I did hit my first real snag this week: my ensemble cast has to be in the same place at the same time very soon, but I’m having a hard time actually making it happen. I know what the problem is—I didn’t spend enough time building up why they need to go, and some of my cast aren’t well enough developed yet—but right now it just feels like the characters would rather just sit around in their separate groups and talk about how awful everything is.
Anyway! I’m doing what any good NaNo-er would do: making a note in the text to fix it later, and skipping straight to the good part. There will be death and destruction. Probably not an explosion, but I’m tempted to see if I can fit one in. Either way, it’ll be fun to write.
That should be enough to shake me out of this funk and push me through the next week.
Every month, I share the articles and sites that I found most interesting. Here’s what caught my attention in July.
• The Complete Suite of Friends a Writer Needs by Isabel Yap
• Creative burnout is inevitable. Here are 10 ways to beat it by Co.Design and The Creative Independent: “We’re living in an era when round-the-clock communication is simply a fact of life, and the always-on culture of many workplaces can take an outsize toll on creatives, who need mental and physical energy to do their best work.”
• The Complicated Legacy of ‘The Dark Knight’ by Richard Newby
While we so often refer to The Dark Knight as the best comic book adaptation, filmmakers and audiences have largely failed to learn from its creative lessons: comic book characters are malleable. They are able to be grounded or fantastic, able to be prestigious or pure blockbuster entertainment, to be dark and gritty or light, to be character-driven or action-packed, or any variation in-between.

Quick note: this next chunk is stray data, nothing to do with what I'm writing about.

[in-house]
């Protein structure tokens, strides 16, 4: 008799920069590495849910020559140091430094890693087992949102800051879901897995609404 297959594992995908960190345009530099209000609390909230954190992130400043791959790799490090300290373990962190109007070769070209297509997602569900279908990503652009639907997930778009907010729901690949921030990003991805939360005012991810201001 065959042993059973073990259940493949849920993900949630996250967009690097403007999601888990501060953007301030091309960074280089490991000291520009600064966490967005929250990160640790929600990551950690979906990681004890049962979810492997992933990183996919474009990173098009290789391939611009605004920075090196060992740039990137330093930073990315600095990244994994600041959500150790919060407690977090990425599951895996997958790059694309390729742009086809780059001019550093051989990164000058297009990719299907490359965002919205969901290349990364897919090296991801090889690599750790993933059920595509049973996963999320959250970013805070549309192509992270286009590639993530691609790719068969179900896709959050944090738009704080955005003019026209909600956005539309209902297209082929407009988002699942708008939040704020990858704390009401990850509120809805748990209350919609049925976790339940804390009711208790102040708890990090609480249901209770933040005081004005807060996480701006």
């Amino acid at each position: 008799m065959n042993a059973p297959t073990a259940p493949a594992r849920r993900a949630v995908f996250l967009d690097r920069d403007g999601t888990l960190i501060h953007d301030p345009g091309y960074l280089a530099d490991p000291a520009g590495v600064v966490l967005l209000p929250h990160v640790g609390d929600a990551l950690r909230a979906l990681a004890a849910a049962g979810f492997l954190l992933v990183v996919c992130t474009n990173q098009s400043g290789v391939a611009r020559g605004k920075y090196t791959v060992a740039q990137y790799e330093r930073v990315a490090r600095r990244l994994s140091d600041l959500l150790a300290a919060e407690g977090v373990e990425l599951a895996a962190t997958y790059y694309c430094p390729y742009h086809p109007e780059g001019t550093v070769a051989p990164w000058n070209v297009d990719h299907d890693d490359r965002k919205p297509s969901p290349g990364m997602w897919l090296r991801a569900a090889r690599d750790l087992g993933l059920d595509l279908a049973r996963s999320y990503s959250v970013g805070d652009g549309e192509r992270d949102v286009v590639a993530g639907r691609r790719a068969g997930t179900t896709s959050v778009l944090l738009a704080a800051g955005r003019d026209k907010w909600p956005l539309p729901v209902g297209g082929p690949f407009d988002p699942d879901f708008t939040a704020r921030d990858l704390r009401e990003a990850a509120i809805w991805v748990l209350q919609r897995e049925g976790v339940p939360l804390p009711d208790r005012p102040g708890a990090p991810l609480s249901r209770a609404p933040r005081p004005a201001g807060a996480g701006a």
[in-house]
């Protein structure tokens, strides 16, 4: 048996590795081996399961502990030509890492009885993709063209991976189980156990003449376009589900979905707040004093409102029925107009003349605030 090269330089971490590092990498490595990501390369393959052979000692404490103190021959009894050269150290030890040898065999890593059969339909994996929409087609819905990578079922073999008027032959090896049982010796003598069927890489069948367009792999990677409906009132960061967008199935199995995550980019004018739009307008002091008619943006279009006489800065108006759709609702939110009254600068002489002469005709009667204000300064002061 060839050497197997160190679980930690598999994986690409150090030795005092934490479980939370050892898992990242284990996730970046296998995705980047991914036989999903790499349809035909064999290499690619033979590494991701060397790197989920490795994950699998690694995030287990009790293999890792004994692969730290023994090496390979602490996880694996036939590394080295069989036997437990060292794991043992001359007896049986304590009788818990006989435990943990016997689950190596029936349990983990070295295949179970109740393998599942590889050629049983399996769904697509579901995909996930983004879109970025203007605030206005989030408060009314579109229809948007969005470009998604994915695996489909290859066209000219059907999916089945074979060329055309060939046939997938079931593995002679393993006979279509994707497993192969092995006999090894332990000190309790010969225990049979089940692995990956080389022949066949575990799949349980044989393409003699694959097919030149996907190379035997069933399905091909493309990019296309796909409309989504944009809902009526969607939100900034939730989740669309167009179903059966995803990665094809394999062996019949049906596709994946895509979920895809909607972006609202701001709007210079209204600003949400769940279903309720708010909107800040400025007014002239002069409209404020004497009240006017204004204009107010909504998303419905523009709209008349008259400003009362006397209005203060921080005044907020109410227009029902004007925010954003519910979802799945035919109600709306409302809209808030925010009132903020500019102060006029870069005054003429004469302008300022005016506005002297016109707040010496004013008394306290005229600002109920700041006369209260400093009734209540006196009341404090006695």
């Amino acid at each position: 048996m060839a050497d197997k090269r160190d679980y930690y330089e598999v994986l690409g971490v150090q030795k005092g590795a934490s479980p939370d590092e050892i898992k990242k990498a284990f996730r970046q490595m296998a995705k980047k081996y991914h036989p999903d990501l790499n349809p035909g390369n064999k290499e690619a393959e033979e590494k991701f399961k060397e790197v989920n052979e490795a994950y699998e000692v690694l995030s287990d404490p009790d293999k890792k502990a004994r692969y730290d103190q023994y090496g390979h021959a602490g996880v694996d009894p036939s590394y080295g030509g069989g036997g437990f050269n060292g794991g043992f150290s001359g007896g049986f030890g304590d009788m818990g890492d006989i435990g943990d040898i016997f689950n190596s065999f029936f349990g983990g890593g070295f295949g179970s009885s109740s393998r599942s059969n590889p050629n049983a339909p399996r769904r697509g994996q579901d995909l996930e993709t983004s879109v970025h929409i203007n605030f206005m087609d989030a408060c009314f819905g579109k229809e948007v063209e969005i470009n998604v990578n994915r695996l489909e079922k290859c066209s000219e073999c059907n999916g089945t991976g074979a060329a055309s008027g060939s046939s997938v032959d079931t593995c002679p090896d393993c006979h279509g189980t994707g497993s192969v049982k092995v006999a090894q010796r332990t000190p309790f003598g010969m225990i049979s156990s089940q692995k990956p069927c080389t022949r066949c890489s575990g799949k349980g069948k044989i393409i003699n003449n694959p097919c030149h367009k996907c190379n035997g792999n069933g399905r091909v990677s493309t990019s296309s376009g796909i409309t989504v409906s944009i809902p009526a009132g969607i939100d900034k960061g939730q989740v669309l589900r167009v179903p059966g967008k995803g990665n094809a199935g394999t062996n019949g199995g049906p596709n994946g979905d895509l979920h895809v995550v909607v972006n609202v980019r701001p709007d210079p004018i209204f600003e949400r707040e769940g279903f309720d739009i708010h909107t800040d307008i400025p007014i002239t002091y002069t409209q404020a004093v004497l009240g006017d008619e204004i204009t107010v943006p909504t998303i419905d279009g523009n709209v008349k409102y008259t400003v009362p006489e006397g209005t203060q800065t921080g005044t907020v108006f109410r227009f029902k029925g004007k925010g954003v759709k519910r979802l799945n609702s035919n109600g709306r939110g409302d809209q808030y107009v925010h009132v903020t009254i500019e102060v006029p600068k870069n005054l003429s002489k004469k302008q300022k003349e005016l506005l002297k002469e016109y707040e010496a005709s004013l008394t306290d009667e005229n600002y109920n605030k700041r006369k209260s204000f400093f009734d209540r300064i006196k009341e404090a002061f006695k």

The film, in case you’re wondering, still holds up — especially at a time when superhero flicks, with a few exceptions, have turned assembly-line anonymity into both an aesthetic and a transactional promise. Seen through today’s glut of pro forma blockbusters, The Dark Knight seems like that rarest of movies — a mass-market product that also happens to be a personal picture driven by genuine moral vision.
• Magic Mike XXL Is Basically ‘The Odyssey,’ But With Butts by Helena Fitzgerald
The primary point of the Hero’s Journey is that the quest leads up to a decisive victory that can be won; the day can be saved, good can triumph over evil. But Magic Mike, although it seems like a quest, is a story totally uninterested in victory or in achievement.